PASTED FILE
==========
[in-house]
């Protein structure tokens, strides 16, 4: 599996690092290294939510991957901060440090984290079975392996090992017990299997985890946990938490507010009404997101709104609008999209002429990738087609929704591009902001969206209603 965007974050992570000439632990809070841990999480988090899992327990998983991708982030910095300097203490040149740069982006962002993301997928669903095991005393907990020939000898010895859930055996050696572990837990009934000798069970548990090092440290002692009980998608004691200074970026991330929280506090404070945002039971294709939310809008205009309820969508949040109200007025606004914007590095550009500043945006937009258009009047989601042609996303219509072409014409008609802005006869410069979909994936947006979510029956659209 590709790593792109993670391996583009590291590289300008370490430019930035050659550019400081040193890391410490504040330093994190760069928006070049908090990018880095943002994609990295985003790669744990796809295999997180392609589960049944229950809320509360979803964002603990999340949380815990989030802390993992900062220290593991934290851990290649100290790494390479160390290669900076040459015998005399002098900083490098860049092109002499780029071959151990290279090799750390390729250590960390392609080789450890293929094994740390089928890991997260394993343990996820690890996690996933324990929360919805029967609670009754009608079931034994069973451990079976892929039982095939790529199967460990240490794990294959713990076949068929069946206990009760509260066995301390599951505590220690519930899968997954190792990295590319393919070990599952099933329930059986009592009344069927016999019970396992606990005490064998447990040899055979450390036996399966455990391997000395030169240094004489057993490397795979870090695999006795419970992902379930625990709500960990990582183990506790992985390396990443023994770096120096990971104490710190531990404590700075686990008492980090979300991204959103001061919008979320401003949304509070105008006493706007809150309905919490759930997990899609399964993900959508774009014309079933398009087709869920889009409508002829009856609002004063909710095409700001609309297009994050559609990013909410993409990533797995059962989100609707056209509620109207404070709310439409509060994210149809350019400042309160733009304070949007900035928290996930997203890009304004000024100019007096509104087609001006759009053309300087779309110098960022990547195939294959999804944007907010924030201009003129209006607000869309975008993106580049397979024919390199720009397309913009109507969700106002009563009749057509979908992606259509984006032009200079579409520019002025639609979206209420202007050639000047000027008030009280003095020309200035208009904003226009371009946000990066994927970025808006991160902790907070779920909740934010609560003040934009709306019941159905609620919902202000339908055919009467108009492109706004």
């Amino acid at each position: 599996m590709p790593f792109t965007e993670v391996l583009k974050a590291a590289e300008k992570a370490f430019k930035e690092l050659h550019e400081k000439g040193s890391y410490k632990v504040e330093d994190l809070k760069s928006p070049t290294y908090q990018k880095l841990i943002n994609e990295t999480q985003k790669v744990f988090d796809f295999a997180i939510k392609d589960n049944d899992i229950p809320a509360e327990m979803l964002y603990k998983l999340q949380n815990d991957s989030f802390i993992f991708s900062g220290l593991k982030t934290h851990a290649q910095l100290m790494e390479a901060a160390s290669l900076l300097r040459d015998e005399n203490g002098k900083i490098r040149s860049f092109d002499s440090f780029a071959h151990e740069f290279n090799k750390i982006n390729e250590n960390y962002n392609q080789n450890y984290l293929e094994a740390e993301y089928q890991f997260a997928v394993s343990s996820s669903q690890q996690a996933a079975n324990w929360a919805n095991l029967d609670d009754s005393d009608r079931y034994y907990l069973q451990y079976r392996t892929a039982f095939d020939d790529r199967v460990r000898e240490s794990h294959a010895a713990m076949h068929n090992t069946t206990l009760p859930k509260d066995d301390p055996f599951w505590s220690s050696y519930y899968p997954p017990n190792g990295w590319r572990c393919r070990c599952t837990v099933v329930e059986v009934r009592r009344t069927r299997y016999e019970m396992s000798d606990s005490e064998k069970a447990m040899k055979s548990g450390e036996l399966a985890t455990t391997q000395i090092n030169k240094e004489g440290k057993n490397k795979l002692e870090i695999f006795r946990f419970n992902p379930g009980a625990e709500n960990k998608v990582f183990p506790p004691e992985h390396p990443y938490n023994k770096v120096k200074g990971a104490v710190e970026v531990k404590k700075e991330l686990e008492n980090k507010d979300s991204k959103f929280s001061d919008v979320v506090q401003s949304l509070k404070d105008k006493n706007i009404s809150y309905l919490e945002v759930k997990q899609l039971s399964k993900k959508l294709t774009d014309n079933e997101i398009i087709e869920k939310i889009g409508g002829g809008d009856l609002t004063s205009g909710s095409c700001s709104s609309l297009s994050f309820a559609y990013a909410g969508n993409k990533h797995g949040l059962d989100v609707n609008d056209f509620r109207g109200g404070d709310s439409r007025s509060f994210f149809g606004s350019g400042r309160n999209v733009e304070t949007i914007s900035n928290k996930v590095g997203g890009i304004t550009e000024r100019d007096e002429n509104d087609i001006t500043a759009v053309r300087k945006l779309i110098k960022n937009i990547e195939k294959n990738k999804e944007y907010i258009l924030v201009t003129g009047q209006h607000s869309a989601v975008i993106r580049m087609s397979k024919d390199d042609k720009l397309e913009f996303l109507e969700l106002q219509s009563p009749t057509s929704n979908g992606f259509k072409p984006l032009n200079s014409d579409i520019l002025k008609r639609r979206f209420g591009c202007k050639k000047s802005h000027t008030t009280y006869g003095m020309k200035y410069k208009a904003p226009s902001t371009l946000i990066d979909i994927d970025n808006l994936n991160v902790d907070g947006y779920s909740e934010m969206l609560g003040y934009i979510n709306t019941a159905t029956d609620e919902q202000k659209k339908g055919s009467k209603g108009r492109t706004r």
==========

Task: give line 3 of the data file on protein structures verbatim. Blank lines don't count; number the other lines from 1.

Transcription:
């Amino acid at each position: 599996m590709p790593f792109t965007e993670v391996l583009k974050a590291a590289e300008k992570a370490f430019k930035e690092l050659h550019e400081k000439g040193s890391y410490k632990v504040e330093d994190l809070k760069s928006p070049t290294y908090q990018k880095l841990i943002n994609e990295t999480q985003k790669v744990f988090d796809f295999a997180i939510k392609d589960n049944d899992i229950p809320a509360e327990m979803l964002y603990k998983l999340q949380n815990d991957s989030f802390i993992f991708s900062g220290l593991k982030t934290h851990a290649q910095l100290m790494e390479a901060a160390s290669l900076l300097r040459d015998e005399n203490g002098k900083i490098r040149s860049f092109d002499s440090f780029a071959h151990e740069f290279n090799k750390i982006n390729e250590n960390y962002n392609q080789n450890y984290l293929e094994a740390e993301y089928q890991f997260a997928v394993s343990s996820s669903q690890q996690a996933a079975n324990w929360a919805n095991l029967d609670d009754s005393d009608r079931y034994y907990l069973q451990y079976r392996t892929a039982f095939d020939d790529r199967v460990r000898e240490s794990h294959a010895a713990m076949h068929n090992t069946t206990l009760p859930k509260d066995d301390p055996f599951w505590s220690s050696y519930y899968p997954p017990n190792g990295w590319r572990c393919r070990c599952t837990v099933v329930e059986v009934r009592r009344t069927r299997y016999e019970m396992s000798d606990s005490e064998k069970a447990m040899k055979s548990g450390e036996l399966a985890t455990t391997q000395i090092n030169k240094e004489g440290k057993n490397k795979l002692e870090i695999f006795r946990f419970n992902p379930g009980a625990e709500n960990k998608v990582f183990p506790p004691e992985h390396p990443y938490n023994k770096v120096k200074g990971a104490v710190e970026v531990k404590k700075e991330l686990e008492n980090k507010d979300s991204k959103f929280s001061d919008v979320v506090q401003s949304l509070k404070d105008k006493n706007i009404s809150y309905l919490e945002v759930k997990q899609l039971s399964k993900k959508l294709t774009d014309n079933e997101i398009i087709e869920k939310i889009g409508g002829g809008d009856l609002t004063s205009g909710s095409c700001s709104s609309l297009s994050f309820a559609y990013a909410g969508n993409k990533h797995g949040l059962d989100v609707n609008d056209f509620r109207g109200g404070d709310s439409r007025s509060f994210f149809g606004s350019g400042r309160n999209v733009e304070t949007i914007s900035n928290k996930v590095g997203g890009i304004t550009e000024r100019d007096e002429n509104d087609i001006t500043a759009v053309r300087k945006l779309i110098k960022n937009i990547e195939k294959n990738k999804e944007y907010i258009l924030v201009t003129g009047q209006h607000s869309a989601v975008i993106r580049m087609s397979k024919d390199d042609k720009l397309e913009f996303l109507e969700l106002q219509s009563p009749t057509s929704n979908g992606f259509k072409p984006l032009n200079s014409d579409i520019l002025k008609r639609r979206f209420g591009c202007k050639k000047s802005h000027t008030t009280y006869g003095m020309k200035y410069k208009a904003p226009s902001t371009l946000i990066d979909i994927d970025n808006l994936n991160v902790d907070g947006y779920s909740e934010m969206l609560g003040y934009i979510n709306t019941a159905t029956d609620e919902q202000k659209k339908g055919s009467k209603g108009r492109t706004r």